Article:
There are different types of ignitors depending on the lamp to be started, and the same lamp can even be started with different models of ignitor.
There are dependent or semi-parallel ignitors (which are connected to an intermediate ballast input, also called pulse transformers, because this is what is actually obtained at the ballast output: an increase and transformation of pulses generated by the ignitor on a part of its coil).
The “dependent” classification refers to a type of ignitor that depends on the ballast, i.e. it cannot endure long enough on its own to start the lamp. Once the lamp has been started, no lamp current passes through them. Dependent ignitors are widely used with high pressure Sodium lamps. They are also used for some Halide outputs.
On the other hand, so-called independent or series (or superimposed) ignitors, can endure long enough to start the lamp. They are not tapped into the ballast at any intermediate point on its coil, but are instead serially connected to the ballast and connected in parallel to the lamp. Consequently, they withstand the passage of the current that feeds the lamp when operating. Independent ignitors are suitable for high pressure Sodium and Metal Halide lamps.
Independent (or parallel) two-wire ignitors are a third type of ignitor. This type of ignitor supplies a lower voltage (from 800V to 1200V), albeit independently of the ballast. It is connected in parallel to the lamp, but also fails to withstand the passage of its current.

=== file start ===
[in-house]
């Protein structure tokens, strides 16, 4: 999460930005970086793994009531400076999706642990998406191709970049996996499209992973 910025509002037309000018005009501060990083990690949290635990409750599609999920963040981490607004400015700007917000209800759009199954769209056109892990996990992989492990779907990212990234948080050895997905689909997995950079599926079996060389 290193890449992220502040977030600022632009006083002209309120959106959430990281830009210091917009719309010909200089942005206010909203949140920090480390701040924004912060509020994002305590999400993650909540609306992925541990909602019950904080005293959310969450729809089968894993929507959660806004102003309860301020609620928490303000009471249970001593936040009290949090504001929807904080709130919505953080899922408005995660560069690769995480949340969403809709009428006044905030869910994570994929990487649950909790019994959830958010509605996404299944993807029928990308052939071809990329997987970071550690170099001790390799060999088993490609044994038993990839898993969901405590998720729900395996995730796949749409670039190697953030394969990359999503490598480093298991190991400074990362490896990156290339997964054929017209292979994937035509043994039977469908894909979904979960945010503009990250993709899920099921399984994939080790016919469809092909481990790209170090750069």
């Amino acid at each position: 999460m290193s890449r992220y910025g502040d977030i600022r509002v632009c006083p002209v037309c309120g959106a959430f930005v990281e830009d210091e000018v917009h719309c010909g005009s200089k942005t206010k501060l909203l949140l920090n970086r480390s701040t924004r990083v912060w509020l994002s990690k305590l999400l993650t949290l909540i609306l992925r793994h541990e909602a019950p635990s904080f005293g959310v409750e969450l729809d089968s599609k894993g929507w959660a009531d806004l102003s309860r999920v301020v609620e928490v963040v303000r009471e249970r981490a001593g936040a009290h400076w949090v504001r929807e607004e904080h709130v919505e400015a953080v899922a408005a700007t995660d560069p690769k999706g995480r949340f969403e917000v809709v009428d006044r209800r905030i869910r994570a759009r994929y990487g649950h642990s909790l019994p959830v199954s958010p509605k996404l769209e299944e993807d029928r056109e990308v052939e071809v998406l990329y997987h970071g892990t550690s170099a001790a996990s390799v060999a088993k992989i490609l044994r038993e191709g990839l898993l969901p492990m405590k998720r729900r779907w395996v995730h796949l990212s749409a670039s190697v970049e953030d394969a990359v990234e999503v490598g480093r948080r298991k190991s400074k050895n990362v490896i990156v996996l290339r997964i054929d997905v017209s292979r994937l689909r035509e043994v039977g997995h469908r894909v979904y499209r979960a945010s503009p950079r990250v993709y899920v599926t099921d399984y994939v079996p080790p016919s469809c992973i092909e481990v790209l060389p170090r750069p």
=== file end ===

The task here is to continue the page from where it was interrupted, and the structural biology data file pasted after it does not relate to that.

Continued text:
As far the possibility of fitting them at a distance from the lamp is concerned, the dependent types normally ensure switch-on at a distance of 20m, whereas our independent ones only allow for a distance of 2m to 3m, given that switch-on cannot be ensured at longer distances. Finally, parallel ignitors do not lose pulse with increases of distance, as they provide much greater energy (these ignitors take greater load capacity).
This behaviour with respect to distance is caused by a particular feature of the connection cables between the ignitor and the lamp and those of the ignitor itself. It is defined as the load loss capacity per metre of cable and the ignitor’s load loss capacity.
Pulse frequency in dependent and independent ignitors is usually high, more so in the latter than in the former. The capacity of the cables between them, as a result of placing together two conduction wires between insulators, and even between the individual wires and the conduit pipe, gives rise to the pulses generated by it reaching the lamp with a greatly reduced amplitude value, and if the distance is greater than the recommended limits, the lamp will not be able to start.
An ignitor’s load capacity is given in the technical features section in the manufacturer’s catalogue. The load capacity of the cables will be given by their manufacturers, but for guideline purposes, it is a good idea to assume a capacity of 20 to 50 pF/m for single core cable and from 70 to 150 pF/m for multicore cables. In order to ensure switch-on by an ignitor, the product of multiplying the metres per capacity by cable metres must be lower than the load loss capacity that characterises the ignitor.
ELT Ignitors: http://www.elt.es/productos/i-arrancadores_m.html?0&3
Technical information and distance according to lamps: http://www.elt.es/productos/pdf/380000000.pdf
Juan José Banegas